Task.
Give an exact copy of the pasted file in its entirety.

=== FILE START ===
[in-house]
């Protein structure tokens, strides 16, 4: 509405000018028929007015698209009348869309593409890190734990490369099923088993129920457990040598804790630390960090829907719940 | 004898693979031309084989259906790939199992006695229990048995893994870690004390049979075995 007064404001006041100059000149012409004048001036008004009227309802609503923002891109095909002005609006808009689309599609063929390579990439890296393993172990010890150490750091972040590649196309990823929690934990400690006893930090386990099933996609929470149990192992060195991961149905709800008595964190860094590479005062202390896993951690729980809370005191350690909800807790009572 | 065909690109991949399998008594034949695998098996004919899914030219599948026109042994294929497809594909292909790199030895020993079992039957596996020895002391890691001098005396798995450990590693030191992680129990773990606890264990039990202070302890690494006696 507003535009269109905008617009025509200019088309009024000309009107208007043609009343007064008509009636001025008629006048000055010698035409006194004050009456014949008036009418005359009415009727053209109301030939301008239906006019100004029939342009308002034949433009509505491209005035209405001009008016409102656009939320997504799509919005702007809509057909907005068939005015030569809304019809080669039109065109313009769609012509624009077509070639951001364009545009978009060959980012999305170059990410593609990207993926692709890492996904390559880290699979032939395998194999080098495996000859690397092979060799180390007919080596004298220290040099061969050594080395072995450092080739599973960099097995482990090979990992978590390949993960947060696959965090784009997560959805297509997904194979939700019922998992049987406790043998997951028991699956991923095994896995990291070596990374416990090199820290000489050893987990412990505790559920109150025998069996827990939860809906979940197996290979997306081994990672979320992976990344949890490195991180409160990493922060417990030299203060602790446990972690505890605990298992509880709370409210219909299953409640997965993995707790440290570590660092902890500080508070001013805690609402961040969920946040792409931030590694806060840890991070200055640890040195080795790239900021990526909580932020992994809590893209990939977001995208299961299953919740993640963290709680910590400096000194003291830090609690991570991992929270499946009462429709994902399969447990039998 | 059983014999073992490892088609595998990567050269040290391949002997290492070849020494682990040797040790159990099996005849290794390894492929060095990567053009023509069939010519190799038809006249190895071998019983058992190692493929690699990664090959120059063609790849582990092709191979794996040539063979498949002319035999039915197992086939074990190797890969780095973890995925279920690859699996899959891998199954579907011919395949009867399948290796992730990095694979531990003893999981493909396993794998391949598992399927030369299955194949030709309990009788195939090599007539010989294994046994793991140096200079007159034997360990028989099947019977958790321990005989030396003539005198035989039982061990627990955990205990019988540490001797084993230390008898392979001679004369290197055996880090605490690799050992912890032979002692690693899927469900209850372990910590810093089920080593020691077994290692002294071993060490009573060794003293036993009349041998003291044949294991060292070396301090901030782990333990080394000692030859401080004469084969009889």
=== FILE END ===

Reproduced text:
[in-house]
């Protein structure tokens, strides 16, 4: 509405000018028929007015698209009348869309593409890190734990490369099923088993129920457990040598804790630390960090829907719940 | 004898693979031309084989259906790939199992006695229990048995893994870690004390049979075995 007064404001006041100059000149012409004048001036008004009227309802609503923002891109095909002005609006808009689309599609063929390579990439890296393993172990010890150490750091972040590649196309990823929690934990400690006893930090386990099933996609929470149990192992060195991961149905709800008595964190860094590479005062202390896993951690729980809370005191350690909800807790009572 | 065909690109991949399998008594034949695998098996004919899914030219599948026109042994294929497809594909292909790199030895020993079992039957596996020895002391890691001098005396798995450990590693030191992680129990773990606890264990039990202070302890690494006696 507003535009269109905008617009025509200019088309009024000309009107208007043609009343007064008509009636001025008629006048000055010698035409006194004050009456014949008036009418005359009415009727053209109301030939301008239906006019100004029939342009308002034949433009509505491209005035209405001009008016409102656009939320997504799509919005702007809509057909907005068939005015030569809304019809080669039109065109313009769609012509624009077509070639951001364009545009978009060959980012999305170059990410593609990207993926692709890492996904390559880290699979032939395998194999080098495996000859690397092979060799180390007919080596004298220290040099061969050594080395072995450092080739599973960099097995482990090979990992978590390949993960947060696959965090784009997560959805297509997904194979939700019922998992049987406790043998997951028991699956991923095994896995990291070596990374416990090199820290000489050893987990412990505790559920109150025998069996827990939860809906979940197996290979997306081994990672979320992976990344949890490195991180409160990493922060417990030299203060602790446990972690505890605990298992509880709370409210219909299953409640997965993995707790440290570590660092902890500080508070001013805690609402961040969920946040792409931030590694806060840890991070200055640890040195080795790239900021990526909580932020992994809590893209990939977001995208299961299953919740993640963290709680910590400096000194003291830090609690991570991992929270499946009462429709994902399969447990039998 | 059983014999073992490892088609595998990567050269040290391949002997290492070849020494682990040797040790159990099996005849290794390894492929060095990567053009023509069939010519190799038809006249190895071998019983058992190692493929690699990664090959120059063609790849582990092709191979794996040539063979498949002319035999039915197992086939074990190797890969780095973890995925279920690859699996899959891998199954579907011919395949009867399948290796992730990095694979531990003893999981493909396993794998391949598992399927030369299955194949030709309990009788195939090599007539010989294994046994793991140096200079007159034997360990028989099947019977958790321990005989030396003539005198035989039982061990627990955990205990019988540490001797084993230390008898392979001679004369290197055996880090605490690799050992912890032979002692690693899927469900209850372990910590810093089920080593020691077994290692002294071993060490009573060794003293036993009349041998003291044949294991060292070396301090901030782990333990080394000692030859401080004469084969009889």